1) You panic when your cellphone is out of sight.
2) The world officially comes to an end if you leave your phone at home!
3) You justify being on the phone all the time becasue you might miss an office email.
4) The only time you turn your phone off is during a flight.
5) You sleep with your phone on the side-table or worse, under your pillow.
Be honest, if you identify with any one of these and if you have more LOLs with Siri than your BFF, then welcome to the Smartphone Addiction Club.
I have always had a creepy attachment to my cell phone. I mean, how can anyone go around without their phone, it’s like walking without your head! So now it comes as no surprise that scientists in China, USA, UK and some European countries have declared it as a clinical disorder and given it an amusing name: nomophobia (fear of not having your mobile phone on you).
While nomophobia is still not listed in the Diagnostic and Statistical Manual of Mental Disorders (DSM) yet; the psychological equivalent of Grey’s Anatomy, a few more long-standing, well-known phobias haven’t either. Right now it is listed in the appendix for further research. Doctors say, nomophobia is a real thing, as terrifying as acrophobia, the fear of heights (I can vouch for both), and if you think you have an issue, you probably do.
An online survey done by Iowa University on 2000 mobile phone users across the globe, found: around three-quarters of the population gets a mini meltdown when their phone goes missing, nearly 14% are desperately unhappy and 7% feel sick when they accidentally disconnect from the grid.
Are You Really Anxious or Just a Worrywart?
Is the mobile phone addiction really akin to drug and alcohol addiction? Or is it just casual talk, an attempt to medicalise everyday behaviour?
Doctors at the NIMHANS have studied MRI scans of mobile phone addicts and found smart phones trigger the release of serotonin and dopamine, the “feel good chemicals” in our brains, providing instant gratification just like addictive substances do.
What happens is that people suffering from depression, anxiety, trauma, and socially-challenging personalities self-medicate by reaching for things outside of themselves to manage their internal discomfort. Because technology plays such an integral part of our lives, smart phones easily become their object of choice.
The instant stimulation provided by being connected to the internet leads to the release of dopamine, a chemical central to the brain’s reward circuitry.
–Samir Parikh, Director, Mental Health and Behavioural Sciences, Fortis Healthcare
Over the last five years, Dr Parikh has seen a three fold increase in mobile addiction cases in the 12-40 age group. The Uday Foundation in Delhi and the National Institute of Mental Health (NIMHANS) in Bengaluru, recognise it has a psychiatric disorder and have clinics to treat cell phone addicts.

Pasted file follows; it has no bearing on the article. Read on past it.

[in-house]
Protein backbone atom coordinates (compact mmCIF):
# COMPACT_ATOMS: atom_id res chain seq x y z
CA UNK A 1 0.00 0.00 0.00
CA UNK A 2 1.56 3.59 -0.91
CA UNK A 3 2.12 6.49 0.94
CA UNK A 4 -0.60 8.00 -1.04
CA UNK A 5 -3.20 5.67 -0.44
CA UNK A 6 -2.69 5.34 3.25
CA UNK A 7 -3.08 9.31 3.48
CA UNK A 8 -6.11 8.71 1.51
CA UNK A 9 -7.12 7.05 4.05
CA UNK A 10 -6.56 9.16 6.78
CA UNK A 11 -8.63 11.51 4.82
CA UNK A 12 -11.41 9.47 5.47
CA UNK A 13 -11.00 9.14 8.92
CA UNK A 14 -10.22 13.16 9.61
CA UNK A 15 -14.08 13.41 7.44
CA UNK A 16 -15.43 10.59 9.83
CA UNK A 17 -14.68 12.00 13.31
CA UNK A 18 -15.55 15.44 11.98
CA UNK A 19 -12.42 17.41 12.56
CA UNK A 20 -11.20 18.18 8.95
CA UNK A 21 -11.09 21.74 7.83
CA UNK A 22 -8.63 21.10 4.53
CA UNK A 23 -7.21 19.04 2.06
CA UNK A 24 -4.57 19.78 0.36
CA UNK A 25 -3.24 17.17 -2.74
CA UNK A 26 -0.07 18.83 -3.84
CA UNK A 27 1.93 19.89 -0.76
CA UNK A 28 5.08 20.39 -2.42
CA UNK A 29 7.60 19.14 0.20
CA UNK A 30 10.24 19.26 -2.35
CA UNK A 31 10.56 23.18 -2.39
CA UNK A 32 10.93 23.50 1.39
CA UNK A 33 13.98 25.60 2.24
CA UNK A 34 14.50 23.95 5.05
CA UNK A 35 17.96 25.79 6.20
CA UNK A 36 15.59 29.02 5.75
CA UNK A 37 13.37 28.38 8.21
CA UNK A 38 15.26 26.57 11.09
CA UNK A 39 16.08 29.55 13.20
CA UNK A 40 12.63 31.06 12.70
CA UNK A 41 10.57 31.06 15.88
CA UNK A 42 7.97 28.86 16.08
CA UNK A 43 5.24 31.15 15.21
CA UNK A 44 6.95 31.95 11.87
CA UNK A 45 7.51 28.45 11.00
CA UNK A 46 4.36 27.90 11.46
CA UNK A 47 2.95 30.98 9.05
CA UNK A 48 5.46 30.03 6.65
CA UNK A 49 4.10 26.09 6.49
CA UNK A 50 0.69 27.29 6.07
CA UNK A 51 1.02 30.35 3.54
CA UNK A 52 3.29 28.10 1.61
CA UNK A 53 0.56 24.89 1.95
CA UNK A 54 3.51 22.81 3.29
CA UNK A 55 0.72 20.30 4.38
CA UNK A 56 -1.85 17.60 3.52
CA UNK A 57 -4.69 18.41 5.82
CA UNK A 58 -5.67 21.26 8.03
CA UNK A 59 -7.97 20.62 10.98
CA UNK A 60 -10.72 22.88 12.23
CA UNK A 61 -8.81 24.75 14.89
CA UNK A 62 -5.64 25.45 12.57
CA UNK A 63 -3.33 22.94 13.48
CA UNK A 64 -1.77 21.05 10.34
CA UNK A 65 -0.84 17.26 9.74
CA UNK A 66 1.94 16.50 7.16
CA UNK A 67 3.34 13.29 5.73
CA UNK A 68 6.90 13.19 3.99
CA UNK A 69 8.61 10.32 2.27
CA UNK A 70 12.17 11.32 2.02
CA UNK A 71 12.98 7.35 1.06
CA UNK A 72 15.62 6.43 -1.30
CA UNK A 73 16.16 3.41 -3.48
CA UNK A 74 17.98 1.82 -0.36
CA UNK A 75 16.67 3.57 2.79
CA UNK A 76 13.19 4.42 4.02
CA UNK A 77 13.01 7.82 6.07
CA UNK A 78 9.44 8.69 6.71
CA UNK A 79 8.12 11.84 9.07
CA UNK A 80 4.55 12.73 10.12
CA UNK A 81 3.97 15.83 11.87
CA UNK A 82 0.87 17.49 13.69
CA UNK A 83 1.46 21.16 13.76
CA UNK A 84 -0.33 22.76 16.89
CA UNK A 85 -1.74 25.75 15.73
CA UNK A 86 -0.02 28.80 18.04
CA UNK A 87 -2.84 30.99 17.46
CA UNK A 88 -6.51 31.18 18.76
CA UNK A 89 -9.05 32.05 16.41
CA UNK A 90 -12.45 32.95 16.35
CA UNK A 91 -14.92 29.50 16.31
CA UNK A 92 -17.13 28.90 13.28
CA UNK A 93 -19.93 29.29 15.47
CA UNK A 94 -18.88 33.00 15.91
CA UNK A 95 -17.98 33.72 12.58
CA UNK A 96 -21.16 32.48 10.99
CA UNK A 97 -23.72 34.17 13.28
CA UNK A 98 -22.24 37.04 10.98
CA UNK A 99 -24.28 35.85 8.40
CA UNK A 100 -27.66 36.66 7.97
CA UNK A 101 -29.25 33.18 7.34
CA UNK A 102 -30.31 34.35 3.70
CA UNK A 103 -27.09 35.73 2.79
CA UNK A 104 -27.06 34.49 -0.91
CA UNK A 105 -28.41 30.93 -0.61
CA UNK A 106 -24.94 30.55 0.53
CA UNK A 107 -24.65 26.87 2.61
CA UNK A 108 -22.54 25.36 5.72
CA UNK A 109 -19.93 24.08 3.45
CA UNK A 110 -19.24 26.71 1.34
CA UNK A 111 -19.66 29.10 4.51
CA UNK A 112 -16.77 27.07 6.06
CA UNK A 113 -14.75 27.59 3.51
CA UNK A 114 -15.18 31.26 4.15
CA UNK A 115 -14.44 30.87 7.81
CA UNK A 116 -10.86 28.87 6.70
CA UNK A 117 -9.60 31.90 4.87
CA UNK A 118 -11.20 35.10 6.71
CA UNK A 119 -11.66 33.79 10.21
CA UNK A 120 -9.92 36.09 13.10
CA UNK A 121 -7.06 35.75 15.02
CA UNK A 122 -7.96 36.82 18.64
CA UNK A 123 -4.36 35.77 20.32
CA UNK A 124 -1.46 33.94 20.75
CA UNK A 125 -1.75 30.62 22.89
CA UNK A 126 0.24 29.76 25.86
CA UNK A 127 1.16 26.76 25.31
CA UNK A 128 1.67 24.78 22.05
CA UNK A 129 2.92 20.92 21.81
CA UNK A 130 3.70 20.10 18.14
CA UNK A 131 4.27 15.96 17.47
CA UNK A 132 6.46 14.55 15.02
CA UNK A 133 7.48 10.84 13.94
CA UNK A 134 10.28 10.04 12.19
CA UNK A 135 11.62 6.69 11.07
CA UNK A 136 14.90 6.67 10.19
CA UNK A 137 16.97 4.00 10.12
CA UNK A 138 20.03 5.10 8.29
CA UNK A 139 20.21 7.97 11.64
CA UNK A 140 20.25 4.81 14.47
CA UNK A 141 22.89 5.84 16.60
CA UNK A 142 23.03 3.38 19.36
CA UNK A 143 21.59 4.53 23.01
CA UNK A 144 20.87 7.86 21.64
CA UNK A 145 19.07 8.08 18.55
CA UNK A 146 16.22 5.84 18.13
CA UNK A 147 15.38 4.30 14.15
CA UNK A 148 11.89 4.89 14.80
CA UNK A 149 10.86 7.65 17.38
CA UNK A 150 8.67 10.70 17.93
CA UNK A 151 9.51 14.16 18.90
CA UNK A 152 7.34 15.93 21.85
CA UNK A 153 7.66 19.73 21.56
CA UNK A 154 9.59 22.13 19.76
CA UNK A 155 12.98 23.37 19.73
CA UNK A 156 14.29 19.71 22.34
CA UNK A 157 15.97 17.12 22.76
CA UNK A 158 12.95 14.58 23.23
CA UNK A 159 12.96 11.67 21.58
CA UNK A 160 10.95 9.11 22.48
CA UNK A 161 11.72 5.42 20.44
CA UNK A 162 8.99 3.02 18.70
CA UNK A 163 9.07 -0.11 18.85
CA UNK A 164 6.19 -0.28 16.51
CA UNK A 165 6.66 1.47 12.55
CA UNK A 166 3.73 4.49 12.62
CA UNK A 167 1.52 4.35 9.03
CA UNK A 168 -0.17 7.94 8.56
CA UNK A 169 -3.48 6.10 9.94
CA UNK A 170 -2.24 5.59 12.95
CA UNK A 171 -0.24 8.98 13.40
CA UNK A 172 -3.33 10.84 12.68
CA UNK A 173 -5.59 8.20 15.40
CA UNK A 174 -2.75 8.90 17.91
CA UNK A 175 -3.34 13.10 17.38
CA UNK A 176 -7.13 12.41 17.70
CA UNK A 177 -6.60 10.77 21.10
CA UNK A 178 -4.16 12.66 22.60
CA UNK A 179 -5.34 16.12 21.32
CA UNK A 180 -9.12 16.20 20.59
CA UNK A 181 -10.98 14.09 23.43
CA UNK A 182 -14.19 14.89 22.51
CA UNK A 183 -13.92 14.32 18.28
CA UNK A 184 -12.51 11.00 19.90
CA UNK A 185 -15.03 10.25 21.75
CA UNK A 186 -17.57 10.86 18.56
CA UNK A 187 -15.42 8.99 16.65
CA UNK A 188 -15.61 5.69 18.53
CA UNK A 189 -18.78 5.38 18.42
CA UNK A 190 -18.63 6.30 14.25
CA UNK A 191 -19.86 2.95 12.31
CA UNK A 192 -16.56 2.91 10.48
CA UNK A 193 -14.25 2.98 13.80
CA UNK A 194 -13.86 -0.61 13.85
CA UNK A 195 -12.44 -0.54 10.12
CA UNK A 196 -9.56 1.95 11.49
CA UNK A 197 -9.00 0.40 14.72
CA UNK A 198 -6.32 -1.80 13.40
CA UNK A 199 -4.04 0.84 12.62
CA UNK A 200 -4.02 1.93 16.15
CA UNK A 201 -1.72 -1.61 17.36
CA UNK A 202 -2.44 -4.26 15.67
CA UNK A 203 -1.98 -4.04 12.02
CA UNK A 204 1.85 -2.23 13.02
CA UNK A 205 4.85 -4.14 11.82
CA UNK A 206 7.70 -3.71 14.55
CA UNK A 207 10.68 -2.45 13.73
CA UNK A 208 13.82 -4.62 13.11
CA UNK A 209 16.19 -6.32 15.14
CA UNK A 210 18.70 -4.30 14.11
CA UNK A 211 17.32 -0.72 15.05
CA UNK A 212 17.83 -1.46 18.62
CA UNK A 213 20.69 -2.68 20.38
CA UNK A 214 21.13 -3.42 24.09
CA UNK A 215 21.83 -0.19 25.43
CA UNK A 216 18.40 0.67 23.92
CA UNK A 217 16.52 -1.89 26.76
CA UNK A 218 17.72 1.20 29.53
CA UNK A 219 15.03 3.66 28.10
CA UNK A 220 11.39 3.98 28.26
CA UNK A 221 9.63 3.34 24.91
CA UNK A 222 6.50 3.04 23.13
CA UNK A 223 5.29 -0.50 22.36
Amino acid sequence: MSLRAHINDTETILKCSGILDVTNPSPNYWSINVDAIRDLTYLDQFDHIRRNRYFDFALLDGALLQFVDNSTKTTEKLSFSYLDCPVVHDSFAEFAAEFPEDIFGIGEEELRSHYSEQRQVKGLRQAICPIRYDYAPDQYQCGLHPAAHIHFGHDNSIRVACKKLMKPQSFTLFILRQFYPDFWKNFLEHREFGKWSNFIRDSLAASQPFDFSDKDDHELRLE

Dr Samir Parikh has treated children as young as seven and eight glued to their black screens for hours. Besides the severe health hazards of radiation, it causes huge behavioural problems in a growing child who can feel adrift and unable to connect to others without it.
So how are cell phone addicts treated? Are they admitted to some rehab and stripped of all the gadgets they own like in the case of alcohol or drug abuse?
Electronics are an important part of our lives. Because you are going to leave the clinic with your cell phone, so we try and mimic the real world and teach patients to focus on learning coping skills to keep themselves from obsessively checking their devices – such as running their hands under water when they feel a compulsion or engaging in a face-to-face conversation.
–Dr Manoj Kumar Sharma, Clinical Psychologist, NIMHANS
Smart Phones: The Ultimate Frenemies
So deal with them the same way you’d deal with a friend who doesn’t always serve your best interests at heart: by setting firm boundaries, exhibiting patience, and not letting them make you forget what truly matters.
People across the world are going on digital detox, where they stay away from all social media websites for weeks or months. But that’s hard, isn’t it? You can accomplish so much more with technology, but you also don’t want to be so reliant on it. And that’s okay – we’re all working on balance.
When my girlie gang goes out for dinner, we have one rule: no phones while we eat or the first person who takes it out pays. Easy peasy.
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